Not sure if a deal was ever made there, but there was a lot auction action at South Point over the weekend -- this is where we drop the requisite “bull market” reference. Stock contractors put up for sale horses and bulls to be used for any purpose, riding or bucking out for smaller regional rodeos all over the country. They were put to the test by contestants in exhibition rides throughout the morning as interested buyers leveled their bids.

The prices? Some of these mustangs cost more than Mustangs. On Saturday, a horse went for $53,000. On the low side, some could be had for $500.

Named for the legendary Wild West resort magnate who helped bring the NFR to Las Vegas in 1985, the event is held at the event center that South Point owner Michael Gaughan holds so dear. Under the able direction of General Manager Steve Stallworth and Assistant GM Bill Purcell, the Equestrian Center has accommodations for bovines and equine unrivaled by most rodeo-styled venues across the country.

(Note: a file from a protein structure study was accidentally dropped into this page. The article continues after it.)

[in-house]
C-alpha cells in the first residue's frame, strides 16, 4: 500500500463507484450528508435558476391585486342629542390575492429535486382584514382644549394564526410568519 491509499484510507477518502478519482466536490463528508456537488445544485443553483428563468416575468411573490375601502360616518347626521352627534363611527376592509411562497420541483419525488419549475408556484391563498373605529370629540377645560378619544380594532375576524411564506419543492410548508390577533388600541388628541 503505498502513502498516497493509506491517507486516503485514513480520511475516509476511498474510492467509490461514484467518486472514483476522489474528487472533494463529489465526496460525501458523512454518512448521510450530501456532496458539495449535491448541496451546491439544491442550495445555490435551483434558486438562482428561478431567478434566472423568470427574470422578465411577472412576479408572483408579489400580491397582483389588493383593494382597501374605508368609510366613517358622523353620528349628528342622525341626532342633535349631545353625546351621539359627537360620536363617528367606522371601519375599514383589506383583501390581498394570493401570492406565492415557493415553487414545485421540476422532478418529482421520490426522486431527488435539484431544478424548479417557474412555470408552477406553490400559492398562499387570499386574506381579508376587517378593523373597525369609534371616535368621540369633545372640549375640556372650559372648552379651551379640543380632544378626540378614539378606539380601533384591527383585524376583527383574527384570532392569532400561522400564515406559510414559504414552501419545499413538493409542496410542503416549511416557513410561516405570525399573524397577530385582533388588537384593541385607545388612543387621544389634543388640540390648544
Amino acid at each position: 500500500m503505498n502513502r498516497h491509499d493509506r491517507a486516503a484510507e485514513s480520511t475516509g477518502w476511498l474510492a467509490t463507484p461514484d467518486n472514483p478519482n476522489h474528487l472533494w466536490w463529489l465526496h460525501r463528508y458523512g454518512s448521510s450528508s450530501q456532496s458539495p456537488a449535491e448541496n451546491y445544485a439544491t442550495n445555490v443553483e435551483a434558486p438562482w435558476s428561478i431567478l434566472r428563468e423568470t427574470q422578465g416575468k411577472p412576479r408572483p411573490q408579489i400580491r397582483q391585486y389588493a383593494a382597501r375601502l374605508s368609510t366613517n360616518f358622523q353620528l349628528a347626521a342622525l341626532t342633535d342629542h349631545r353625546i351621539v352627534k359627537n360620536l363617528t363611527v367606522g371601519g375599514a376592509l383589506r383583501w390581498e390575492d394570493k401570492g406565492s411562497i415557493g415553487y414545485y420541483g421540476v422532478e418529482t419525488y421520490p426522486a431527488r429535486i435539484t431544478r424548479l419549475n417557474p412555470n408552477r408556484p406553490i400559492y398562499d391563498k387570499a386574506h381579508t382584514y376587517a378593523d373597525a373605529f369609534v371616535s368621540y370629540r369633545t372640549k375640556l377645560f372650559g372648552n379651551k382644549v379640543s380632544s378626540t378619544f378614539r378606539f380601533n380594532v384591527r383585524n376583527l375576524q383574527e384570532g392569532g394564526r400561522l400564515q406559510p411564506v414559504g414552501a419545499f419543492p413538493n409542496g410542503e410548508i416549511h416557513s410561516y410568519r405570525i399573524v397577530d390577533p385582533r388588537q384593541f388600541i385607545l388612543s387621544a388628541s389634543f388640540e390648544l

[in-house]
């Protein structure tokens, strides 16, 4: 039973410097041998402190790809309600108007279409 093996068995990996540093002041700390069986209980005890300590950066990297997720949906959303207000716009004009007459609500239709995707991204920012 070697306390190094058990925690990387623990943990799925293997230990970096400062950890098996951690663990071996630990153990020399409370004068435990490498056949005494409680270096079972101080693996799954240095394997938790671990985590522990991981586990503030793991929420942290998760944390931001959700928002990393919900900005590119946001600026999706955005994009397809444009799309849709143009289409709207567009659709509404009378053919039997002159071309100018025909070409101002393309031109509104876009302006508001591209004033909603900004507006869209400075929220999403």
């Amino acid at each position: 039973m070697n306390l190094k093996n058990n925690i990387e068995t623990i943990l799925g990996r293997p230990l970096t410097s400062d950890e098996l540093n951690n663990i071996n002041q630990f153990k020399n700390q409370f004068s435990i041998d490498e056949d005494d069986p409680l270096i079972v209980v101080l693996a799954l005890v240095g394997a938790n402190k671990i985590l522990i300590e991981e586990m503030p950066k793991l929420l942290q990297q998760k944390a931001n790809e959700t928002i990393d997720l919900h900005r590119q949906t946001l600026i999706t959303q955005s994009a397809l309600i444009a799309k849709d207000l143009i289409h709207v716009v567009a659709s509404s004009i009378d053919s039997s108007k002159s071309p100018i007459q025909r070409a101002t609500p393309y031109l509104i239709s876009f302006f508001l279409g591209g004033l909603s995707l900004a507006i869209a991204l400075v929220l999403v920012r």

There’s even a dazzling photo op at the entrance, with the Welcome to Fabulous Las Vegas sign hanging as the backdrop. A keen eye will notice the South Point in the background, behind the famous sign, which of course would be possible only if the South Point were moved a couple of miles north on the Strip. But that’s hardly important when you’re considering the time and effort required to driving to the real sign that the big drape saves.

Purcell also came up with this brainstorm: to offer "luxury suites" for horses, and picked up a corporate sponsorship from Western Steel Structures to build five such suites for $12,000. They are beautiful, at the moment, constructed of painted steel, fine wood and polished brass. Christmas stockings hang from all five, and neatly wrapped holiday gifts have been placed where you would normally find fresh manure.